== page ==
LMCs have raised ‘serious concerns’ over the rollout of the Government’s 111 out-of-hours urgent care line, saying the plans compromise patient safety and pile additional work on GPs.
The LMCs Conference in Liverpool accused the Government of ‘ignoring the lessons’ from 111 pilot schemes and voted through motions warning the plans will increase costs and endanger existing GP out-of-hours services ‘of proven high quality’.
The motions warned that having preliminary triage of calls by non-clinicians working from algorithms would result in ‘inappropriate triage decisions’ and increase attendances at GP surgeries and A&E.
The BMA wrote to health secretary Andrew Lansley earlier this year urging him to halt plans for the service to go live throughout England next year.
Dr Stewart Kay, chair of Southwark LMC, who proposed the motion, said: ‘[Quality control concerns] are self evident from the Government’s rush towards implementation. Work has already been generated by inappropriate referrals. The costs will come from primary care.’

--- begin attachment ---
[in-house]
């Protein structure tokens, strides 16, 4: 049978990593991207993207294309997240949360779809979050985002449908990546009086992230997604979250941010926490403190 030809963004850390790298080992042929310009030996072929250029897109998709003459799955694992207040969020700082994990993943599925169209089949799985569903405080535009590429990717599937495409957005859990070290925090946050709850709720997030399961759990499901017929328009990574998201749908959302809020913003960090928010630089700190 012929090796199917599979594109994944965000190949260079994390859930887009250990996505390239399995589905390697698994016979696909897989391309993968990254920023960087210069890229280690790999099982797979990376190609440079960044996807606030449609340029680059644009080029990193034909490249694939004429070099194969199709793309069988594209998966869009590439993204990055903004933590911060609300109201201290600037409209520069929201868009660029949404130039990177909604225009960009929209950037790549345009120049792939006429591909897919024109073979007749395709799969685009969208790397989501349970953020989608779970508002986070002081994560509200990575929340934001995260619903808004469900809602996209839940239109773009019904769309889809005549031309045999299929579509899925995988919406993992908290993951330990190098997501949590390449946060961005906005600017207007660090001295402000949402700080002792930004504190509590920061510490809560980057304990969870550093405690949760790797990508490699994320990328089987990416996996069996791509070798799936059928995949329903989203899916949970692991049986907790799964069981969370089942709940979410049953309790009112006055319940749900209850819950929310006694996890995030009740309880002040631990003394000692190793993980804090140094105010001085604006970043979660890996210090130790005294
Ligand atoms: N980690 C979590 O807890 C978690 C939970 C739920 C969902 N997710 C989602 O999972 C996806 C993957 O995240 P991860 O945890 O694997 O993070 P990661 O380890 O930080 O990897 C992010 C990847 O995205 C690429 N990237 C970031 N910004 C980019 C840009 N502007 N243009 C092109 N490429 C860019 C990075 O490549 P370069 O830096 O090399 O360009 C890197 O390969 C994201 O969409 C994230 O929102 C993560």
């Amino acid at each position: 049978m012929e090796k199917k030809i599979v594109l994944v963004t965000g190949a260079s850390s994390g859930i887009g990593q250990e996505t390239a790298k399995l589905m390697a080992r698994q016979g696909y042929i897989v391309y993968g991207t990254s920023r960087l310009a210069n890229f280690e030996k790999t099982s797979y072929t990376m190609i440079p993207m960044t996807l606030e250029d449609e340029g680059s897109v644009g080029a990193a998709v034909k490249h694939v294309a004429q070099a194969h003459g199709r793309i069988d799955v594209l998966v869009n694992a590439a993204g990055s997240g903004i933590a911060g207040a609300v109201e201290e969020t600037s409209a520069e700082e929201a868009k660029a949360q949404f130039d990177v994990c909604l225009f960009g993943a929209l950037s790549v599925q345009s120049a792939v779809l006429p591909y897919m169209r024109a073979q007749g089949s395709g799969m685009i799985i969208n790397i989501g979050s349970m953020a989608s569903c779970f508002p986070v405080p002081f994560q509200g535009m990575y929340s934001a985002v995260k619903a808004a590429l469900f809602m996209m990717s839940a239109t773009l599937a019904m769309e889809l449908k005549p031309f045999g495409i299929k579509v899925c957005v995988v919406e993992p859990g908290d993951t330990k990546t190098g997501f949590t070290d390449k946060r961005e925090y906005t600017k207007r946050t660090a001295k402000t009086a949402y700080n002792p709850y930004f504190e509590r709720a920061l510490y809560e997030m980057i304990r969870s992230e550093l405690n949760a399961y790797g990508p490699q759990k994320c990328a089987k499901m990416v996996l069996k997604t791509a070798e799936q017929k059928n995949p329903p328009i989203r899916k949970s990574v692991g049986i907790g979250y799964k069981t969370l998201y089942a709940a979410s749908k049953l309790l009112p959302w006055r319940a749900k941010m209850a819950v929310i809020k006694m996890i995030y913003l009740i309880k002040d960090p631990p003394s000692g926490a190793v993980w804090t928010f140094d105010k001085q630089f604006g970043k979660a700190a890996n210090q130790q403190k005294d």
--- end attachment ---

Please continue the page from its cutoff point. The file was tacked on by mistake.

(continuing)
Dr Mary McCarthy, chair of Shropshire LMC, also backed the motion. She said: ‘It was pushed in despite our worries and before the Sheffield pilot had been evaluated. NHS 111 should be delayed until these problems are solved.’
Dr Peter Holden, GPC negotiator, urged LMCs to back the motion. He said: ‘I spoke to a private provider bidder and the majority of bidders for 111 see it as a money making operation.’
‘If it stays in not-for-profit hands you’ll get experienced people who’ll keep patients who don’t need to go to hospital or to the GP away.’
‘111 as currently constructed is an expensive waste of resources the NHS can’t afford. Trust me, I’m a doctor.’
But Dr John Grenville, secretary of Derbyshire LMC, opposed the motion, saying 111 pilots in his area had worked well: ‘The pilot in Derbyshire works. It provides a reasonable 111 service and the LMC is involved.’
In response, Dr Kay added: ‘I’m happy if Derbyshire are happy but the rest of us are going to be screwed.’